Professor Michael Hanemann urged economists to be empirical rather than theoretical when teaching and researching the economics of water when he made his keynote presentation at EfD’s Annual Meeting. The title of the presentation was The economics of water – too important to be left to economists?
Hanemann asserted that economics is still dominated by theory and not empirical analysis and urged economists to take into consideration that water management differs between countries and even between parts of the country.
“Economists develop theories that simplify and oversimplify with severe implications,” he said.
“When economists study water issues, they should do it in a more nuanced economic analysis and avoid misconceptions and oversimplifications.”
Water has been meddled in human history, within laws and institutions, which explains the complexity and the need to understand the context in which the problem is being analyzed.
Issues surrounding water supply, demand, and governance
Michael Hanemann stressed that water supply is very capital intensive and the infrastructure has to be financed before you can start using it. The question is who should pay, as it will also benefit coming generations.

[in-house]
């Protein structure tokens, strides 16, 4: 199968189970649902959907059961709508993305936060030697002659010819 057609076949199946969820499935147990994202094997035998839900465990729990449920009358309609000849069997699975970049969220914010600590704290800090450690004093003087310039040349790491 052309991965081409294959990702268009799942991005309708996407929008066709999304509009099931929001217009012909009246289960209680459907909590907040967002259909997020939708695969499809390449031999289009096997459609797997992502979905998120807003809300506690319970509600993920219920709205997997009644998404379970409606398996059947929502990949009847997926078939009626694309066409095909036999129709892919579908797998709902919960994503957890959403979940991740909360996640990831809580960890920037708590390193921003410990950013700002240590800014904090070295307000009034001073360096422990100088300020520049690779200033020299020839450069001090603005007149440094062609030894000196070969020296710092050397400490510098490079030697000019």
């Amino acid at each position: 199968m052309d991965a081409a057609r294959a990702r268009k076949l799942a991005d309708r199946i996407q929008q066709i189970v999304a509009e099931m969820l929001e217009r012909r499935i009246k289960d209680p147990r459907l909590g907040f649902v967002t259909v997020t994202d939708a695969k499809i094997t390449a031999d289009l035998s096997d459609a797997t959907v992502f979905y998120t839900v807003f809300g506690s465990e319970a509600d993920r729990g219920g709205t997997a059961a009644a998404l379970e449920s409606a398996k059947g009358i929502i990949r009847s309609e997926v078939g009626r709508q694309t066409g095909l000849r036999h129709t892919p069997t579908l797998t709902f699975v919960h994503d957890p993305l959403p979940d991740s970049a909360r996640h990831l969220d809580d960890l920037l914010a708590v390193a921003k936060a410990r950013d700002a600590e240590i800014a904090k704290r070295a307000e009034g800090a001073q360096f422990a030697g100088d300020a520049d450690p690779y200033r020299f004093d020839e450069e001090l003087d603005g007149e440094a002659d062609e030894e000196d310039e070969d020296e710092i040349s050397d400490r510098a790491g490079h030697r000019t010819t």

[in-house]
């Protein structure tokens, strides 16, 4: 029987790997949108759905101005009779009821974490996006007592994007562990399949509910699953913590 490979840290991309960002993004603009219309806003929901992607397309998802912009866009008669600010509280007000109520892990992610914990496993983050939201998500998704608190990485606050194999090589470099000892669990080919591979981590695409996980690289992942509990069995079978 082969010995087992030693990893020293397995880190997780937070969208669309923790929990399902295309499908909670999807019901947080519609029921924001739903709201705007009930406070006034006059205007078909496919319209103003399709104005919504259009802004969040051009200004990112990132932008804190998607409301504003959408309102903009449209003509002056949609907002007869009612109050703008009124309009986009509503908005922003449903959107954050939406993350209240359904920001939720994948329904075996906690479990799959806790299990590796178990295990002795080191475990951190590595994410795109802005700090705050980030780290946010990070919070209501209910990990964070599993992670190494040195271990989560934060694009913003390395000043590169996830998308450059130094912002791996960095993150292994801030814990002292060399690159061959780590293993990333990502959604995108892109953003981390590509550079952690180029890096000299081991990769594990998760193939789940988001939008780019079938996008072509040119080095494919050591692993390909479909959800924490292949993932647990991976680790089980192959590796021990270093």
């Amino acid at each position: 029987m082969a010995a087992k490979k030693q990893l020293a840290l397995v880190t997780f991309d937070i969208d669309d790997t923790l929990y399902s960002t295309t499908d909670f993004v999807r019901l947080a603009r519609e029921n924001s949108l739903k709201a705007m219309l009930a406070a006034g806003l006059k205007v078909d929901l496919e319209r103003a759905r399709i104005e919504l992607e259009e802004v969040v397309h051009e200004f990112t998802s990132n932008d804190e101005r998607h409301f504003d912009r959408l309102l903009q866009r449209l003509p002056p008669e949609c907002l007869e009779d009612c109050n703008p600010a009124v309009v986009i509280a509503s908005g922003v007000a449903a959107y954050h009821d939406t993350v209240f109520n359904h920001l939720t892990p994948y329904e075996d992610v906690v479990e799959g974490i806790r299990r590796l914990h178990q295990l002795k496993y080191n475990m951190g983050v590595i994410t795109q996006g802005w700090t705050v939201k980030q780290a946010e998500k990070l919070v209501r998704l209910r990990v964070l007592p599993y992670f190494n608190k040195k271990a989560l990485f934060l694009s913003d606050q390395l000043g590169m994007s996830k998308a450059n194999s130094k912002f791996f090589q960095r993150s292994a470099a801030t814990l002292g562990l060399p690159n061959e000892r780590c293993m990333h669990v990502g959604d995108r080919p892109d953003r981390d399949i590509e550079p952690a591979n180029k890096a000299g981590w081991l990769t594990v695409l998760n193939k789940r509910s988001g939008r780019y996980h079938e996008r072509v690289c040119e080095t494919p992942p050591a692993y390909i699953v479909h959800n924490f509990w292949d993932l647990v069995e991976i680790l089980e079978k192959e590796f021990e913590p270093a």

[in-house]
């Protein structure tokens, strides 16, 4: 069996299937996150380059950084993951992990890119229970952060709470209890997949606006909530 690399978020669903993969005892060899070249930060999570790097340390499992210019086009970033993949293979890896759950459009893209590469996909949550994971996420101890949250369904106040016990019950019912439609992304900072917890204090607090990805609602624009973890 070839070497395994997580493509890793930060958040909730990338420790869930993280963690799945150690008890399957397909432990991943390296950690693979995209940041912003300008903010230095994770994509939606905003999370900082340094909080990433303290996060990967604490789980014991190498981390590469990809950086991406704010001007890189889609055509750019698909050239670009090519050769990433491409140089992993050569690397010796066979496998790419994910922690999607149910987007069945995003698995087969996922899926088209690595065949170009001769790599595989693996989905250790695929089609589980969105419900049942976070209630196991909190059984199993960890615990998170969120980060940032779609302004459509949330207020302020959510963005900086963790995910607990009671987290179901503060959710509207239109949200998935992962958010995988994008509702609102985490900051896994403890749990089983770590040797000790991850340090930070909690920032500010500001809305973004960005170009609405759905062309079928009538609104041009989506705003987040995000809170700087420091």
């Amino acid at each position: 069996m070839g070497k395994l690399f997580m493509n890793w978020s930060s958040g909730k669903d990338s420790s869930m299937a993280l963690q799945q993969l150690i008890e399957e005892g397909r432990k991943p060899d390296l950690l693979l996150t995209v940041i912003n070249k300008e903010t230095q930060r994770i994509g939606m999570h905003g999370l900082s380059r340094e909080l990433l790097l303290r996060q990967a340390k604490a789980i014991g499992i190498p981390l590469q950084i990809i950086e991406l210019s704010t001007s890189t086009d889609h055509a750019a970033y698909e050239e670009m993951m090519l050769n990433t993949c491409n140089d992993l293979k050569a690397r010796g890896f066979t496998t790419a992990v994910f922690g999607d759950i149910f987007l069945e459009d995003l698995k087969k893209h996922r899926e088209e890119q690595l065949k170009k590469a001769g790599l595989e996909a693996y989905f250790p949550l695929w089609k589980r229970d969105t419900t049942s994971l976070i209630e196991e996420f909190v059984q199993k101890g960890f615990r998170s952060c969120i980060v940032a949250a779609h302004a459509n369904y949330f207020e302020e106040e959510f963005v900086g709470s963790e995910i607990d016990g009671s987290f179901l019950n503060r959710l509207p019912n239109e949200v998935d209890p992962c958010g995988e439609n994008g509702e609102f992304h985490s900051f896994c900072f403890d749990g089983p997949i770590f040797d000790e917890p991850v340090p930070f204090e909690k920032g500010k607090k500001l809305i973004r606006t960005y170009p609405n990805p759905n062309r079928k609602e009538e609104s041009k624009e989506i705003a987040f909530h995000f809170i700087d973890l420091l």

Another issue is the fixed cost of water. If you supply less water, those costs do not change, since you have to maintain the infrastructure just the same.
On the demand side, Michael Hanemann said, economics believe in using the price to get people to use less water when there is a shortage.
“The economists' notion that you can steer the level of water consumption just by changing price politically is insufficient. We need to understand how people make decisions around water in a more realistic way,” he explained.
Key messages to economists
Michael Hanemann’s advice to economists is to interview people, and not just start with theoretical ideas.
“For environmental economists, it is even more important. We’re dealing with people and their wellbeing and we have to be very serious about understanding their situation and doing realistic analysis.”
Details of the presentation on this topic are herewith attached.